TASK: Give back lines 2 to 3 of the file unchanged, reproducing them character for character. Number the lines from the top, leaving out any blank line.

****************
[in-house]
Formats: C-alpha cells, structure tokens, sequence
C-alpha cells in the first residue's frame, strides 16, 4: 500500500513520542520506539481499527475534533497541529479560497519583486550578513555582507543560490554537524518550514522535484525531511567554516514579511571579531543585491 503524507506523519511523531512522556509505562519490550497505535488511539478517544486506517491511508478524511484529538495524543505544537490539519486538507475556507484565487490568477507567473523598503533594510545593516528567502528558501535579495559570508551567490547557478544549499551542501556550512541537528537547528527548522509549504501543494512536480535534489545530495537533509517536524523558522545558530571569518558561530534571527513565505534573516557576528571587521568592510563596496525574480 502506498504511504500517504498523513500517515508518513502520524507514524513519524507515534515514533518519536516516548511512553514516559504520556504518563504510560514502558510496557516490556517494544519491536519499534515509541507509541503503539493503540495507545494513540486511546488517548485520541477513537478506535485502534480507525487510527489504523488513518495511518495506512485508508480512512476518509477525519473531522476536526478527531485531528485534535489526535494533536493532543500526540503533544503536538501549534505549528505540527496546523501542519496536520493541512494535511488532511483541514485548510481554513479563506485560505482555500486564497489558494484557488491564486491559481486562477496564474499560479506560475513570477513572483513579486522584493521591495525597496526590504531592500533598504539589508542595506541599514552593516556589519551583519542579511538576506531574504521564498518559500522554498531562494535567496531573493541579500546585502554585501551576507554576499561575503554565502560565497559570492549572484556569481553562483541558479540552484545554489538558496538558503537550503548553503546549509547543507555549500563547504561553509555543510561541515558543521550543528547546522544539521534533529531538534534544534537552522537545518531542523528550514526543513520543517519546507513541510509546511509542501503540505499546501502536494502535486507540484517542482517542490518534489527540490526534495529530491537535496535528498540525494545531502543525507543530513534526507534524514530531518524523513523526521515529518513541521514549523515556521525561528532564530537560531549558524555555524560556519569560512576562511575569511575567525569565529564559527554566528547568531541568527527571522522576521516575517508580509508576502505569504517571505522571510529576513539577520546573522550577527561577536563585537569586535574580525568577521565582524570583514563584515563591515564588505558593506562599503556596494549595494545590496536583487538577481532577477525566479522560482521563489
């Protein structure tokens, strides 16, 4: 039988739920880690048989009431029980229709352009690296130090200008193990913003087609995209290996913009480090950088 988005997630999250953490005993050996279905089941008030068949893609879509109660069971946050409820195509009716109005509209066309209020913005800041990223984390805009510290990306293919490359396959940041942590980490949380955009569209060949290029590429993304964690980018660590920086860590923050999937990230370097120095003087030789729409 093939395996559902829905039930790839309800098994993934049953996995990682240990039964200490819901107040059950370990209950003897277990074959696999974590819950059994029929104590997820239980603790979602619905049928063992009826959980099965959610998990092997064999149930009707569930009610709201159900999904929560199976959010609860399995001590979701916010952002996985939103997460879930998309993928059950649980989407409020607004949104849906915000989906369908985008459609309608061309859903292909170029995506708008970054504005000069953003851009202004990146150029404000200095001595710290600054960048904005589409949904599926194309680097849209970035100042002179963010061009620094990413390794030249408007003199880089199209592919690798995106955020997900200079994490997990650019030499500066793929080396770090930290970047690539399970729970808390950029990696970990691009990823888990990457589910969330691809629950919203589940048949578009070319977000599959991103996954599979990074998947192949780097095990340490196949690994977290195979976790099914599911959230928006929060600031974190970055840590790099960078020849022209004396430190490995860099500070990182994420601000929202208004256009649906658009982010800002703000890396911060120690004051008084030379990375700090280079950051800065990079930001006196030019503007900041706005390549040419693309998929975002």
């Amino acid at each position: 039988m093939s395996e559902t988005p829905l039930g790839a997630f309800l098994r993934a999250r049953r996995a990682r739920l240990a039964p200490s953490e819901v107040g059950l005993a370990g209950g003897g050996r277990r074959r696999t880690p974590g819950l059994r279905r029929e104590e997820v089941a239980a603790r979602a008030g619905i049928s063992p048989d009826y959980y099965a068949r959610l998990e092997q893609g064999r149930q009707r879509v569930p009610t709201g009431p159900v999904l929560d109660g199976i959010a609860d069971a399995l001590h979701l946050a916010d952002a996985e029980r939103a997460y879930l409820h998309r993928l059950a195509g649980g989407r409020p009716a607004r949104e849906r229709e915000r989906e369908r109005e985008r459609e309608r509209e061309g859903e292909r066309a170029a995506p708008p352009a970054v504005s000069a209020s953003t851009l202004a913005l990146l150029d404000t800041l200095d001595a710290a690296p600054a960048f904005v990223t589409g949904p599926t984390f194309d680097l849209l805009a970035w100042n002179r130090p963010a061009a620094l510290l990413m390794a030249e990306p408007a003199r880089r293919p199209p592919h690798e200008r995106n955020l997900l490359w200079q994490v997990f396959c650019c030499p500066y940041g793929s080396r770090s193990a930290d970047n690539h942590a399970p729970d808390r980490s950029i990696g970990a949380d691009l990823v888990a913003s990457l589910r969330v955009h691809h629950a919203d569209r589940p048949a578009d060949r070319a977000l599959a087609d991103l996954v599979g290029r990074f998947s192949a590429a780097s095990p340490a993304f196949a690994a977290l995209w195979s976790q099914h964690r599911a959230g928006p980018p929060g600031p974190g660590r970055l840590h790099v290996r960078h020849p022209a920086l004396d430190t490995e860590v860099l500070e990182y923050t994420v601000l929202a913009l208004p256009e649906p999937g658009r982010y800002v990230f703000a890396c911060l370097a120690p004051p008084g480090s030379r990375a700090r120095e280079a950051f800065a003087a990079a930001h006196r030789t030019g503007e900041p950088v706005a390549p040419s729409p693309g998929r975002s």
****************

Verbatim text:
Formats: C-alpha cells, structure tokens, sequence
C-alpha cells in the first residue's frame, strides 16, 4: 500500500513520542520506539481499527475534533497541529479560497519583486550578513555582507543560490554537524518550514522535484525531511567554516514579511571579531543585491 503524507506523519511523531512522556509505562519490550497505535488511539478517544486506517491511508478524511484529538495524543505544537490539519486538507475556507484565487490568477507567473523598503533594510545593516528567502528558501535579495559570508551567490547557478544549499551542501556550512541537528537547528527548522509549504501543494512536480535534489545530495537533509517536524523558522545558530571569518558561530534571527513565505534573516557576528571587521568592510563596496525574480 502506498504511504500517504498523513500517515508518513502520524507514524513519524507515534515514533518519536516516548511512553514516559504520556504518563504510560514502558510496557516490556517494544519491536519499534515509541507509541503503539493503540495507545494513540486511546488517548485520541477513537478506535485502534480507525487510527489504523488513518495511518495506512485508508480512512476518509477525519473531522476536526478527531485531528485534535489526535494533536493532543500526540503533544503536538501549534505549528505540527496546523501542519496536520493541512494535511488532511483541514485548510481554513479563506485560505482555500486564497489558494484557488491564486491559481486562477496564474499560479506560475513570477513572483513579486522584493521591495525597496526590504531592500533598504539589508542595506541599514552593516556589519551583519542579511538576506531574504521564498518559500522554498531562494535567496531573493541579500546585502554585501551576507554576499561575503554565502560565497559570492549572484556569481553562483541558479540552484545554489538558496538558503537550503548553503546549509547543507555549500563547504561553509555543510561541515558543521550543528547546522544539521534533529531538534534544534537552522537545518531542523528550514526543513520543517519546507513541510509546511509542501503540505499546501502536494502535486507540484517542482517542490518534489527540490526534495529530491537535496535528498540525494545531502543525507543530513534526507534524514530531518524523513523526521515529518513541521514549523515556521525561528532564530537560531549558524555555524560556519569560512576562511575569511575567525569565529564559527554566528547568531541568527527571522522576521516575517508580509508576502505569504517571505522571510529576513539577520546573522550577527561577536563585537569586535574580525568577521565582524570583514563584515563591515564588505558593506562599503556596494549595494545590496536583487538577481532577477525566479522560482521563489